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Dodd-Frank Rule on Risky Bonuses Finally Proposed

Multiple agencies are set to act in concert to force the largest financial institutions to defer executive bonuses for four years.

(Photo: Dave Center; Edited: LW / TO)

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The Obama administration is seeking to fulfill a remaining obligation under the Dodd-Frank Act by proposing rules on risky Wall Street compensation packages.

Multiple agencies are set to act in concert to force the largest financial institutions to defer executive bonuses for four years. They will also propose mandating a seven-year window in which “clawbacks” can occur at all banks with over $1 billion in assets.

The Wall Street Journal reported the development on Thursday, noting that three year deferrals are “the common industry practice.” If approved, the rules would establish the first-ever regulatory mechanism for clawbacks.

The National Credit Union Administration (NCUA), the first of six agencies to release the framework, noted it targets “senior executives and significant risk takers” at firms with over $50 billion in assets. Additional rules would also apply to financial institutions with over $250 billion in assets.

In addition to bankers and credit union managers, the rules seek to cover investment advisers, broker dealers, and mortgage finance executives, according to WSJ.

The NCUA worked on the rules with the Securities and Exchange Commission, the Federal Deposit Insurance Corporation, the Federal Reserve, the Office of the Comptroller of the Currency, and the Federal Housing Finance Agency. All six will likely vote on the initiative “in the coming weeks,” WSJ noted, and each agency must approve for the proposal to take effect. The public comment period for NCUA submission will be open until mid-July.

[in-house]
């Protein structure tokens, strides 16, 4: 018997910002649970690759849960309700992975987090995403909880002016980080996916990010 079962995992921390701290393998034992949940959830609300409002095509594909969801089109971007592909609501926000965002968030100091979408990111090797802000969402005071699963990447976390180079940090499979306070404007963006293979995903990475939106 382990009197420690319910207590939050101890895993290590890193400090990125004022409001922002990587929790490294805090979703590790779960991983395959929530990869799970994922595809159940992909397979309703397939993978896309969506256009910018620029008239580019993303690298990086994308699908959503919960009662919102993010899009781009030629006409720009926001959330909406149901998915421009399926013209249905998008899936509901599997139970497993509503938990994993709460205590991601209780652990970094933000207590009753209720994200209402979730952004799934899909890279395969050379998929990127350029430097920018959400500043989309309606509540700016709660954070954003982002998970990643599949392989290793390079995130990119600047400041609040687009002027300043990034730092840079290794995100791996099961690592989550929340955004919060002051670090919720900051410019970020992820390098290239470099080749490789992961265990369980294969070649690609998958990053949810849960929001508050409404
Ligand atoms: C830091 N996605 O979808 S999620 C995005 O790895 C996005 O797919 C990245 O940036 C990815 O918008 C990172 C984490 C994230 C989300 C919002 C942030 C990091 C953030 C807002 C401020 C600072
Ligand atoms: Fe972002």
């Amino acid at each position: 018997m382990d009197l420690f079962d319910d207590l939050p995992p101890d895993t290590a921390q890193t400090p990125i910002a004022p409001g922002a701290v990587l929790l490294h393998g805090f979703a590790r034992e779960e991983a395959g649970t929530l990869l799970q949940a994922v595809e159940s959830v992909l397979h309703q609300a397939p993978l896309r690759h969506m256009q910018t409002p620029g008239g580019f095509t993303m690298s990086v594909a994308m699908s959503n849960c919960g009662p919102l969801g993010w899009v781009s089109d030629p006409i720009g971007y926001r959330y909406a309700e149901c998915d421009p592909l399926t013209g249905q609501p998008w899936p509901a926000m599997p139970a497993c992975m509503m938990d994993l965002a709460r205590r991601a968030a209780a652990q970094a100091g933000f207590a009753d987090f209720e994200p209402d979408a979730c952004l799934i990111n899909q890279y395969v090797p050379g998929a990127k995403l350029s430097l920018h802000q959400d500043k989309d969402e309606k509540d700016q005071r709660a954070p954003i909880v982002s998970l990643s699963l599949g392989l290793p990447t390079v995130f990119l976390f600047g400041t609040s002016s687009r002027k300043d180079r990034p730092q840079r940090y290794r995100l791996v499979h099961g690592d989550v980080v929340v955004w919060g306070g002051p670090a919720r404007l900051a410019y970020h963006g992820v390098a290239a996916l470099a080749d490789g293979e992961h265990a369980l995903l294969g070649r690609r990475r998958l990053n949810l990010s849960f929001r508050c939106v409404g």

The subprime mortgage bubble was fueled last decade, in part, by annual bonuses that encouraged volume of business over anything else. Many major institutional investors weren’t too bothered about acquiring bad assets because they were able to sell them on to other industry actors.

“Compensation systems — designed in an environment of cheap money, intense competition, and light regulation — too often rewarded the quick deal,” the congressional inquiry into the 2008 financial crisis noted. “This was the case up and down the line — from the corporate boardroom to the mortgage broker on the street.”

Section 956 of the Dodd Frank Act ordered “appropriate” federal agencies to ban “incentive-based payment arrangement….that the regulators determine encourages inappropriate risks by covered financial institutions.”

In November, a Democratic lawmaker pressed Federal Reserve Chair Janet Yellen on why the rule had not yet been implemented, five years after Dodd-Frank’s passage.

“I care that the incentives are appropriately placed so that the American taxpayer doesn’t get put on the hook again on an item that we have already identified as a problem, that everybody agrees was a problem,” Rep. Michael Capuano (D-Mass.) said.

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